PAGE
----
What Constitutes as “Severe Weather”

The biggest thing that most under-educated or short-sighted individuals think of when it comes to weather is the qualifications of the word “severe.”  For most of these people, the word “severe” is strictly reserved for thunderstorms that occur in the Spring and Summer in the Midwest, and in some cases into Autumn (year round if you’re in the south United States).  The problem with this mindset is that it completely ignores the definition of the word severe in the dictionary, which Merriam-Webster defines as “very bad, serious, or unpleasant – causing a lot of pain or suffering – very harsh.”

Those of us in the Midwest know that “very harsh” weather can happen any time of year.  That’s especially true for anyone who has lived through the Winter of 2013-14 where we saw record cold temperatures just about everywhere.  -50 F wind chills as far south as southern Iowa and northern Missouri is pretty harsh.  By that definition severe weather takes on many different forms as described by the previous example.

So what are all the characteristics of weather that is severe?

  1. Thunderstorms that produce over one inch of rain per hour.
  2. Thunderstorms that produce hail over one inch in diameter.
  3. Thunderstorms that produce winds in excess of 58 MPH.
  4. Tornadoes – this does not include landspouts, dust devils, gustnadoes, or dirt devils.
  5. Hurricanes, tropical storms and tropical depressions.
  6. Winter storms, or snow systems that produce greater than three inches of snow.
  7. Blizzards – storms that produce winds in excess of 45 mph and freshly fallen snow.
  8. Extreme cold or heat.
  9. Gusty winds in excess of 50 MPH.
  10. Low relative humidity.

Lets take these a part and examine the consequences, and the impacts.  We’ll even take a look at some definitions that might be useful too.

First, lets examine our first three points regarding thunderstorms.  Thunderstorms are the result of atmospheric convection, it is very rare to have a thunderstorm with “light” rain as the atmosphere has to have a certain degree of instability in order for them to form.  The same principle applies in the Winter with thundersnow – enough convection has to be present in the atmosphere for it to occur.  That’s why most thundersnow events are associated with extremely intense snow-squalls.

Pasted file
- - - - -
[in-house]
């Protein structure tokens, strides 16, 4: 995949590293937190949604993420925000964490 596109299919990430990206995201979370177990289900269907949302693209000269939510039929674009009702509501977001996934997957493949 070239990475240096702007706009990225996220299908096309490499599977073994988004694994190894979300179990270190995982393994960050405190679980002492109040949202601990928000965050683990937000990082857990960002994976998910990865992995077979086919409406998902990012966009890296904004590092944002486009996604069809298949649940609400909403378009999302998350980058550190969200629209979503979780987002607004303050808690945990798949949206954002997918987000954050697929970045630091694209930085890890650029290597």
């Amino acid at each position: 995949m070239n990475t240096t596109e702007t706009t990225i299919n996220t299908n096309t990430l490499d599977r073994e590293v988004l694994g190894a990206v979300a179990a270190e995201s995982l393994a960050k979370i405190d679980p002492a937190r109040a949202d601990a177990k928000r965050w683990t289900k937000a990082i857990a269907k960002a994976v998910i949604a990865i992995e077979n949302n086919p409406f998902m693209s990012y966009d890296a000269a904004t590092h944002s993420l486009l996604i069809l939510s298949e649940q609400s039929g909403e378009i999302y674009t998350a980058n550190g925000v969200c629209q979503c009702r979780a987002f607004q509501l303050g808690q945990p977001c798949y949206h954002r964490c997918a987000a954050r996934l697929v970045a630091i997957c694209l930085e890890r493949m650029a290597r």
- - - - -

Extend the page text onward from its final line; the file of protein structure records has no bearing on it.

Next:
Lets first do away with the term thunderstorm and replace it with thundershower – as thunderstorm implies that it is a storm not producing rain.  Thundershowers are associated with most severe weather.

Areal Flooding

Thundershowers that produce moderate to heavy rainfall and persist for any amount of time can lead to swelling of lakes, streams, creeks, and ditches.  In some cases they can even impact rivers and other low lying areas like sewers, creating a potentially life threatening situation for people living or travelling in these locations.

Damage to businesses and homes as well as agriculture can occur as well as disruption of transportation and temporal imbalance of local ecosystems.

While areal flooding may not necessarily occur immediately, but over time – the damage it can do is just as harsh as a sudden flooding impact – and in some cases even more so.  The Mississippi River is one of these cases.  Where in the last month excessive rainfall in the north has already caused the river to swell locally and downstream.  Thundershowers producing intense rainfall passed over downstream locations causing the swelling to intensify.  Multiple complexes moving over the same area also led to flash flooding.  Even though these storms did not produce destructive winds, they were still considered severe in the locations they passed over downstream where the river was already in flood stages.

Flash Flooding

Flash flooding is one of the most deadly and catastrophic forms of severe weather to date.  Aside from lightning, flash flooding claims the lives of more people each year than tornadoes, hail damage, or windstorms combined.

Thundershowers that produce torrential rainfall in excess of one inch per hour are to blame for most flash floods, but levee breaks, ice jams, and storm surges can also produce rapid increases in water levels near or away from water.  Logically speaking, earthquakes that produce tsunami‘s are also responsible for a form of flash flooding – but the correct term should always be associated with a tsunami.

Flash flooding is a by-product of convective activity that may not be at severe levels, but could quickly become severe as well.  In the United States, the National Weather Service is allowed to activate the Emergency Alarm System for Flash Flood Warnings for the very reason that posses immediate danger to life and property.  But why?